more on Indiana and eugenics
A little more than a year ago, I wrote a really nice piece on this topic-- on the occasion of the 100th anniversary of the nation's first eugenics law (in Indiana).
Now, more historical context from Jesse Walker at Reason...
In 1888, a social reformer named Oscar McCulloch delivered a speech in Buffalo titled “The Tribe of Ishmael: A Study in Social Degradation.” Indianapolis, McCulloch declared, had been infected by a “pauper ganglion,” a depraved clan that survived “by stealing, begging, ash-gathering.” In the summer, he said, “they ‘gypsy,’ or travel in wagons east or west.…They have been known to live in hollow trees on the river-bottoms or in empty houses.” They also received “almost unlimited public and private aid,” which merely “encourag[ed] them in this idle, wandering life, and in the propagation of similarly disposed children.”
The speech had lasting implications for both the poor people of Indiana and the budding pseudoscience of eugenics. It also was largely untrue, reports the historian Nathaniel Deutsch in Inventing America’s “Worst” Family (University of California Press), an insightful new study of the Ishmaels and their interpreters....McCulloch was an early advocate of both eugenics and the social gospel, a toxic combination that foreshadowed the pending Progressive Era....a self-proclaimed socialist—even as he increased his contempt for, and willingness to use the law against, paupers who preferred to remain outside the wage economy. To McCulloch, though, his views were perfectly consistent. He wanted the state to help the deserving poor. To distinguish the deserving from the undeserving, he favored a system of intense surveillance over their lives. And to prevent the undeserving from continuing their ways, he called for coercive measures, including the forcible removal of their children.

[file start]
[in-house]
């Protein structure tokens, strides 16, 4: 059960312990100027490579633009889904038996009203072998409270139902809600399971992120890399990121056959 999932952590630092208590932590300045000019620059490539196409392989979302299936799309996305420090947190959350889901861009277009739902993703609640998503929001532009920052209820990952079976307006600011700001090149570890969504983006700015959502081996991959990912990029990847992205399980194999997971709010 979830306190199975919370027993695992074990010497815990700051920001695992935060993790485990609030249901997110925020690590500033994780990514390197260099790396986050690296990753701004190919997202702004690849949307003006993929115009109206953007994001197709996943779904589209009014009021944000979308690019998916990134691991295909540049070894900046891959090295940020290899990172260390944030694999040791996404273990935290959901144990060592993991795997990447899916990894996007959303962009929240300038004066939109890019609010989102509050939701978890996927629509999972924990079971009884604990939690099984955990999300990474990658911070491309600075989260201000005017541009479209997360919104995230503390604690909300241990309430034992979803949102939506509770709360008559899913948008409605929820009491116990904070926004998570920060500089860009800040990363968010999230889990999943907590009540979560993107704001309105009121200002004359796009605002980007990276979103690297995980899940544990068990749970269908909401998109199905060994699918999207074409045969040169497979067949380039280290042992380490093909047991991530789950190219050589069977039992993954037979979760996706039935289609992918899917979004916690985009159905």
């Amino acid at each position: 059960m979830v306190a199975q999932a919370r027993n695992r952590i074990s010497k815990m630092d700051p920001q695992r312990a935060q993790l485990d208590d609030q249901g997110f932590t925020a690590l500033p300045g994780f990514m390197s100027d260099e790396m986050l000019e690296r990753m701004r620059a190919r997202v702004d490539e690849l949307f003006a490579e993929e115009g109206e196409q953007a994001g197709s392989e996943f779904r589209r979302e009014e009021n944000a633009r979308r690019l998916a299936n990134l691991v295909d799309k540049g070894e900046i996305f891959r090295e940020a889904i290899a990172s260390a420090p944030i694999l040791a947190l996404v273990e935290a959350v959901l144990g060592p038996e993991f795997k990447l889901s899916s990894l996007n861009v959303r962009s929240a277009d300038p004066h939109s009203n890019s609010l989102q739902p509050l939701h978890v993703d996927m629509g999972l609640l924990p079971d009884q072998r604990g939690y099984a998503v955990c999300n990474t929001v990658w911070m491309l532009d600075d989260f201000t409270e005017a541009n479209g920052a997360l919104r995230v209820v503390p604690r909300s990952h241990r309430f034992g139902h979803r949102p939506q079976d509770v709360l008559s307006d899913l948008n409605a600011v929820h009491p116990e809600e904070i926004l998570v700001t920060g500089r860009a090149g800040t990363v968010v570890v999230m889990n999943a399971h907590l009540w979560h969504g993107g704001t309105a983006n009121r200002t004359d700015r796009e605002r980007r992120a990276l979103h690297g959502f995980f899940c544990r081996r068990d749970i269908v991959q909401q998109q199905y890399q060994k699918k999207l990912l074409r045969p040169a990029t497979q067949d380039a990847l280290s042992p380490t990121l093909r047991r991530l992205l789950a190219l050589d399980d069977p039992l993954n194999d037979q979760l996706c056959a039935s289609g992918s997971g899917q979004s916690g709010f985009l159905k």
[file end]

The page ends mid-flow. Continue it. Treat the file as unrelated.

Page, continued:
But his most influential contention was not that the Ishmaels were a social evil. It was that they were a social evil with a biological basis. Heredity, he felt, had cursed them to coarse and parasitical lives.
Such ideas had consequences. In 1905 Indiana restricted marriages by former inmates “of any county asylum or home for indigent persons.” In 1907, influenced by McCulloch’s studies, the state adopted what may be the world’s first compulsory sterilization law....